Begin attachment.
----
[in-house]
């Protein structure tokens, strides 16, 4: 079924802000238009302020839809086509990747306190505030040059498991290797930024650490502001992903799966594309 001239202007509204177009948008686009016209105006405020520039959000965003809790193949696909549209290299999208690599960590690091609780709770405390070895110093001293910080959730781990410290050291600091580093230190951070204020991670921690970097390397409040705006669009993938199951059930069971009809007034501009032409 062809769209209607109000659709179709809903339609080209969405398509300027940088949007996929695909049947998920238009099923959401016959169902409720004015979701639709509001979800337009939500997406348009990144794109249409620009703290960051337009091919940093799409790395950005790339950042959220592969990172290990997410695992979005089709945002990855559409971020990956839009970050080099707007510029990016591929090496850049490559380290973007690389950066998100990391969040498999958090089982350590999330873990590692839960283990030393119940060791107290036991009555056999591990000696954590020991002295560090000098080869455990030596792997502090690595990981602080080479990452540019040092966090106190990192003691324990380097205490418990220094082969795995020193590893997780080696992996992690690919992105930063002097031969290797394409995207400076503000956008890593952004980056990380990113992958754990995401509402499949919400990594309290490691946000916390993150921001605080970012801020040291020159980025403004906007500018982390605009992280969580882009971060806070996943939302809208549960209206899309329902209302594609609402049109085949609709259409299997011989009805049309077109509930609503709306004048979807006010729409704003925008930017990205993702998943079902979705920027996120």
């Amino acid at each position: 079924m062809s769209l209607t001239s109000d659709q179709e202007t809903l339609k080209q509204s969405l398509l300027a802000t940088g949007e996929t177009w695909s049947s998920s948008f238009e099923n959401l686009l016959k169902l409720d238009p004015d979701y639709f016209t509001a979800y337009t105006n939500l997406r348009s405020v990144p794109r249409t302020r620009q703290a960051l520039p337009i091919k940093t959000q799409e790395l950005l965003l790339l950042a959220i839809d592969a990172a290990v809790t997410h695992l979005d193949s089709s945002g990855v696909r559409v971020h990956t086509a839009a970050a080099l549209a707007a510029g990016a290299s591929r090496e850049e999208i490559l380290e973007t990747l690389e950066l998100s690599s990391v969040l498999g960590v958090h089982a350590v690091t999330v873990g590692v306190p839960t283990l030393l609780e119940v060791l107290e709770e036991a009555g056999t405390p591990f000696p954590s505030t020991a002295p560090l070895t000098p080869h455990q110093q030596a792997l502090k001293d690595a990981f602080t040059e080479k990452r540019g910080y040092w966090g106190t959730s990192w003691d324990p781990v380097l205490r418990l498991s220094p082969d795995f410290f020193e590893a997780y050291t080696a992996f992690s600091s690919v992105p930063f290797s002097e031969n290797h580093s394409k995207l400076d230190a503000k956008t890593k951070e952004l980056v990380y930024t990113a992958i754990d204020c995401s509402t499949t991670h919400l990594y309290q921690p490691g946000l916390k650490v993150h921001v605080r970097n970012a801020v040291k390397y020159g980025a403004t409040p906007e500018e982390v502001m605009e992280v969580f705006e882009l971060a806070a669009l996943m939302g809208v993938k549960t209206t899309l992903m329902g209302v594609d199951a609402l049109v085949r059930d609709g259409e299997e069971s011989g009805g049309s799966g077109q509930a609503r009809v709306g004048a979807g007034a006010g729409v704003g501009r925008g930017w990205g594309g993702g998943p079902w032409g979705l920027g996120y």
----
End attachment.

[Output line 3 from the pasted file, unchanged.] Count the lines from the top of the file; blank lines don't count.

């Amino acid at each position: 079924m062809s769209l209607t001239s109000d659709q179709e202007t809903l339609k080209q509204s969405l398509l300027a802000t940088g949007e996929t177009w695909s049947s998920s948008f238009e099923n959401l686009l016959k169902l409720d238009p004015d979701y639709f016209t509001a979800y337009t105006n939500l997406r348009s405020v990144p794109r249409t302020r620009q703290a960051l520039p337009i091919k940093t959000q799409e790395l950005l965003l790339l950042a959220i839809d592969a990172a290990v809790t997410h695992l979005d193949s089709s945002g990855v696909r559409v971020h990956t086509a839009a970050a080099l549209a707007a510029g990016a290299s591929r090496e850049e999208i490559l380290e973007t990747l690389e950066l998100s690599s990391v969040l498999g960590v958090h089982a350590v690091t999330v873990g590692v306190p839960t283990l030393l609780e119940v060791l107290e709770e036991a009555g056999t405390p591990f000696p954590s505030t020991a002295p560090l070895t000098p080869h455990q110093q030596a792997l502090k001293d690595a990981f602080t040059e080479k990452r540019g910080y040092w966090g106190t959730s990192w003691d324990p781990v380097l205490r418990l498991s220094p082969d795995f410290f020193e590893a997780y050291t080696a992996f992690s600091s690919v992105p930063f290797s002097e031969n290797h580093s394409k995207l400076d230190a503000k956008t890593k951070e952004l980056v990380y930024t990113a992958i754990d204020c995401s509402t499949t991670h919400l990594y309290q921690p490691g946000l916390k650490v993150h921001v605080r970097n970012a801020v040291k390397y020159g980025a403004t409040p906007e500018e982390v502001m605009e992280v969580f705006e882009l971060a806070a669009l996943m939302g809208v993938k549960t209206t899309l992903m329902g209302v594609d199951a609402l049109v085949r059930d609709g259409e299997e069971s011989g009805g049309s799966g077109q509930a609503r009809v709306g004048a979807g007034a006010g729409v704003g501009r925008g930017w990205g594309g993702g998943p079902w032409g979705l920027g996120y």